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P a l a c i o R e a l & Ar o u n d

P l a z a d e Or i e n t e

Plaza de Oriente This vast, semicircular space was conceived during the brief reign of Joseph Bonaparte (1808–1813) as king of Spain. It was the most important of the many urban changes he started, but the square was not completed until the second half of the 19th century. The mansard roofs and stuccoed facades reflect the French influence at that time. Unlike the popular, practical Plaza Mayor, Plaza de Oriente was always intended to be a ceremonial plaza.

Visitors cool off by the fountains in Plaza de Oriente.

Work began in 1811 and drastically altered the area, destroying several churches as well as the library of the Palacio Real. When Fernando VII returned as king in 1814, he was eager to continue the project, commissioning new plans that would include a grand opera house. The square remained a mass of rubble for 30 years, however, until the architect Narciso Pascual y Colomer was put in charge of the project in 1842. Colomer came up with the idea of installing the bronze equestrian statue of Felipe IV in the square as its centerpiece. The monument had been made in 1639 for the

gardens of the Buen Retiro palace, which by the mid-19th century had become the Parque del Retiro. The figure of the king, modeled by Juan Martínez Montañés, was based on a portrait by Velázquez. Pietro Tacca designed the rearing horse with the help of the great Italian scientist Galileo Galilei, who figured out that the horse needed to be hollow at the front and solid at the back to stop it from falling over. The stone statues around the landscaped gardens were originally intended for the parapet of the Palacio Real. They represent Roman emperors, Visigoth kings, and Christian monarchs. Carlos III vetoed the idea of placing them on the palace, claiming that they would be too heavy and might crash down. It is more probable, however, that the figures simply did not comply with his neoclassic tastes. The square underwent largescale restoration at the end of the 20th century. Most of the traffic was routed into tunnels, allowing the square to become pedestrianfriendly and much more pleasant.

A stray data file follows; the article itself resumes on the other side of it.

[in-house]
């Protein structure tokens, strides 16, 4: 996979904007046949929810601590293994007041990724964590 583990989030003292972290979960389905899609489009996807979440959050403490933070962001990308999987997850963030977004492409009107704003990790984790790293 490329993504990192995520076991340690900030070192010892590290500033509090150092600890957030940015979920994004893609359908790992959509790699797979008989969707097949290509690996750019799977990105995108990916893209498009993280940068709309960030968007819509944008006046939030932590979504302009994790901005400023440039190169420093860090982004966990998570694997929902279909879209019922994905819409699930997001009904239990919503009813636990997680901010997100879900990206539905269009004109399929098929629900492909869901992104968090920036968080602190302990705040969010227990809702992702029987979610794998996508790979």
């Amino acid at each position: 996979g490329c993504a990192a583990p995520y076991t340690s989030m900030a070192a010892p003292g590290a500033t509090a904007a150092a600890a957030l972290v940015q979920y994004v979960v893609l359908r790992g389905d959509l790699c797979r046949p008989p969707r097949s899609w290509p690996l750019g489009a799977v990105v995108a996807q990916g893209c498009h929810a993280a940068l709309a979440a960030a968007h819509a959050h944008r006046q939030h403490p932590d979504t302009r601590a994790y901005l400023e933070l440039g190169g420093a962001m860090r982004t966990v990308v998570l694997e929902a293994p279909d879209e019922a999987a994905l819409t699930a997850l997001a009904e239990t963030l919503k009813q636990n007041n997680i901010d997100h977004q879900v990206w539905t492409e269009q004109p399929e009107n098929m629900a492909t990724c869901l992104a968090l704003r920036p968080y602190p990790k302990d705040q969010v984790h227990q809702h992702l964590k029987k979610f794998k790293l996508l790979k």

Teatro Real The curving east side of the square is presided over by the gray bulk of the Teatro Real. Madrid’s opera house has had a checkered history, to say the least. Although this structure

dates from 1850, there have been makeshift theaters on the site since the early 18th century. In medieval times, several streams flowed down from the adjacent hills to form a lake here. Bathhouses and washtubs were later built to take advantage of this abundance of water. The lake, which is still underneath the site, caused construction problems from the outset. The project was always running out of money, too, and in 1826 a special tax was levied on cork trees in Spain to raise funds to carry out the work. Designed by Antonio

Verdi attended the premiere of La Forza del Destino, and in 1916–1917 Diaghilev’s Ballets Russes performed there. The water problems persisted, however, causing problems over the years. During the Civil War, a gunpowder store exploded inside, producing extensive damage. The building reopened as a concert hall in the 1960s, closed again in 1988 when the Auditorio Nacional opened across town, and opened again after remodeling in 1997. The building rises up nine stories, with a further six stories below ground. It has a spectacular

Teatro Real A Map pp. 70–71 B Plaza de Oriente C 91 516 0600 D Closed Mon. J Guided tours: $ www.teatro-real.com

experience: Olive Oil Tasting Apple, banana, artichoke, grass, and cucumber are just a few of the flavors you might taste when sampling a range of olive oils. Spain is the largest producer of olive oil in the world, and its oils have undergone something of a renaissance in the last two decades, with an increasing number winning international awards. Many different varieties of olive are grown around the country, which together with the soil and climate conditions affect the color and flavor of the oil. In Andalusia, the most important variety is picual, which produces fruity oils with a hint of fig leaf and a woody aroma. In

López Aguado (1764–1831), the theater was completed in 1850 and was opened by Isabel II on her 20th birthday with a performance of Donizetti’s La Favorita. The opera house soon became the hub of cultural and social life. It had a ballroom, now a restaurant, where people would dance after the performances. In 1863,

Catalunya, the fragrant oils made from the tiny arbequina olives taste of tomato and almonds. A powerhouse of Mediterranean exuberance, Alicia Ríos (tel 91 417 5448, www.alicia-rios.com) is an official taster for organizations in Spain and throughout the world. A few hours in her company awakens your senses to all sorts of aromas, colors, and tastes, and is a highly entertaining experience, too. As well as learning the correct way to taste oils and which qualities to look out for, you are treated to a lively account of the history of olive oil and how it is used in Spanish cuisine.

interior. The stage covers an area of approximately 15,400 square feet (1,390 sq m), and there is room for an audience of 1,740. Galleries around the theater on the second floor are decorated with paintings, tapestries, and mirrors. The restaurant has a midnight blue ceiling studded with stars. n

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Alicia Rios in National Geographic  

Alicia Rios in National Geographic

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